IN my lifelong journey to better understanding of the world I live in, I admit there are something that I cannot comprehend.
I struggled with the complexities of GCSE Chemistry, any kind of cooking leaves me lost and the enduring popularity of the X Factor has me befuzzled.
Twenty minutes through watching my first ballet, ‘Pomp and Circumstances’, performed by Birmingham Royal Ballet at the Hippodrome, I thought I had something else to add to my list.
I’m guessing there’s a lot of people, particularly of my generation, that would never even think of going to the ballet. It’s perceived to be the hobby of the classically educated monied upper-classes, who enjoy watching anorexic halflings ponce about to a dirge composed by somebody-or-the-other.
To dismiss one of these criticisms from the outset, it’s not actually that expensive. You could’ve gone to see the performance that I did for as little as £14.50.
It is also more engaging than you might imagine. Aside from the first (of three) performances, which left me confused, and even perhaps a little bored, the other dances were hugely entertaining.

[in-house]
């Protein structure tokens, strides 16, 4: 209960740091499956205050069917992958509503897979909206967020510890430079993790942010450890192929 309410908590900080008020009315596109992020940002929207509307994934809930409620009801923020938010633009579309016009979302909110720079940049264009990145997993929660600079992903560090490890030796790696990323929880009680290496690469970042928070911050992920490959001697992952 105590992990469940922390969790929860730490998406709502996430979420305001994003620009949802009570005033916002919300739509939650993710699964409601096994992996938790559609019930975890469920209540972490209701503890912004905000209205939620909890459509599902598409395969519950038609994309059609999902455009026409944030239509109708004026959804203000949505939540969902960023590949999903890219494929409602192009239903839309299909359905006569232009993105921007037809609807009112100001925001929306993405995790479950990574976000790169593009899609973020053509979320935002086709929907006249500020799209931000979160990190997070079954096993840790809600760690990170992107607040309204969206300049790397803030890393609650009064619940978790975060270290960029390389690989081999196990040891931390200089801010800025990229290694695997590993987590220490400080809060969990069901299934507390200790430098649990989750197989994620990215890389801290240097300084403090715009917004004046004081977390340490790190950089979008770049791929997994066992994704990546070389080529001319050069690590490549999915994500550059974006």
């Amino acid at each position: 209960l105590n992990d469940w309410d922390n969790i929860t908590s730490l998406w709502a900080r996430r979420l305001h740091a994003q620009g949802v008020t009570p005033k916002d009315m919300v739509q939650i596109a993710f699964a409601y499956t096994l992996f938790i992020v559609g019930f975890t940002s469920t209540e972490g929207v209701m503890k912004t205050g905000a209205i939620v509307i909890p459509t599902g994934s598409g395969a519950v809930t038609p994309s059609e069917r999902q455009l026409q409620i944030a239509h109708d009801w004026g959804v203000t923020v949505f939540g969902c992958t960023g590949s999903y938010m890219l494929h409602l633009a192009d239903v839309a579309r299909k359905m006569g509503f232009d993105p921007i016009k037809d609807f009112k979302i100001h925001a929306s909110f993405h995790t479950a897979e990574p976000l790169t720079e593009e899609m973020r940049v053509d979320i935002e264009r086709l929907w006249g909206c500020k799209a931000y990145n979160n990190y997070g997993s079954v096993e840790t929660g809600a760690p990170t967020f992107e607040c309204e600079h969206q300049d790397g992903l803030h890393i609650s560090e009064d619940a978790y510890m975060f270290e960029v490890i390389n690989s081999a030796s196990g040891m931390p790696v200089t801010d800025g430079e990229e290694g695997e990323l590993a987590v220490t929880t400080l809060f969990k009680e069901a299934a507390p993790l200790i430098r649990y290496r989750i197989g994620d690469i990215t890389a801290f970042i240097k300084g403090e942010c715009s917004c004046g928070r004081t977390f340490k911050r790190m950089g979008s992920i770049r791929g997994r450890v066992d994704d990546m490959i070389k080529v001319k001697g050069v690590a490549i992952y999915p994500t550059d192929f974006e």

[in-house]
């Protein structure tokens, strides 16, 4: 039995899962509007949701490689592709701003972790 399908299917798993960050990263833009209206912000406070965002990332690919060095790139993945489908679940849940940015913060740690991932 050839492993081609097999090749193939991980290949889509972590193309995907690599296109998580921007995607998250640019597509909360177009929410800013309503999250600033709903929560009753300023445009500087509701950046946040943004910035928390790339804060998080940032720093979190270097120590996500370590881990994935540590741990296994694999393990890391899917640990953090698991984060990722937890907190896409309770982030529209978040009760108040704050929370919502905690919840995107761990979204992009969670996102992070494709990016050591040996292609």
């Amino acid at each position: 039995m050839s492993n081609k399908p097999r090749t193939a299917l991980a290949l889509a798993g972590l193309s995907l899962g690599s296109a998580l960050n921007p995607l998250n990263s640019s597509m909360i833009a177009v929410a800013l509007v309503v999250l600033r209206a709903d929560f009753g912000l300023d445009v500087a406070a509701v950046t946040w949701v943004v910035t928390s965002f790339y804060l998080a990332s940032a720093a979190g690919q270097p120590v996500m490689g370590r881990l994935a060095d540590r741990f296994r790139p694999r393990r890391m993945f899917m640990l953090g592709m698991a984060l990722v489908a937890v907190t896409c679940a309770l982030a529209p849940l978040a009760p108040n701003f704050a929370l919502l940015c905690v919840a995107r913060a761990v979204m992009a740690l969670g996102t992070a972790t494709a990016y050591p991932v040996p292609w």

Special mention should go to the third and final performance, ‘Still Life at the Penguin Cafe’, which involved a variety of endangered animals leaping around to some upbeat tunes.
In one imaginative scene a flea was accompanied by morris dancers, in another a monkey ringmaster led the cast in celebratory moves and in one more a childlike rat leapt about with the sheer pleasure of being alive.
It was fun, watchable and had the entire audience grinning gleefully.
You don’t have to be a connoisseur of classical music, or know your pirouttes from your piques to appreciate it.
It captures the very essence of dance. It was visually impressive, entertaining to watch and great fun to be part of.
Whilst I still would say ballet isn’t particularly ‘my kind of thing’ and there is more that could be done to make it more accessible (a simple synopsis in the programme would be a start), if you’ve never ventured to the ballet before it is worth putting preconceptions to one side to make up your own mind.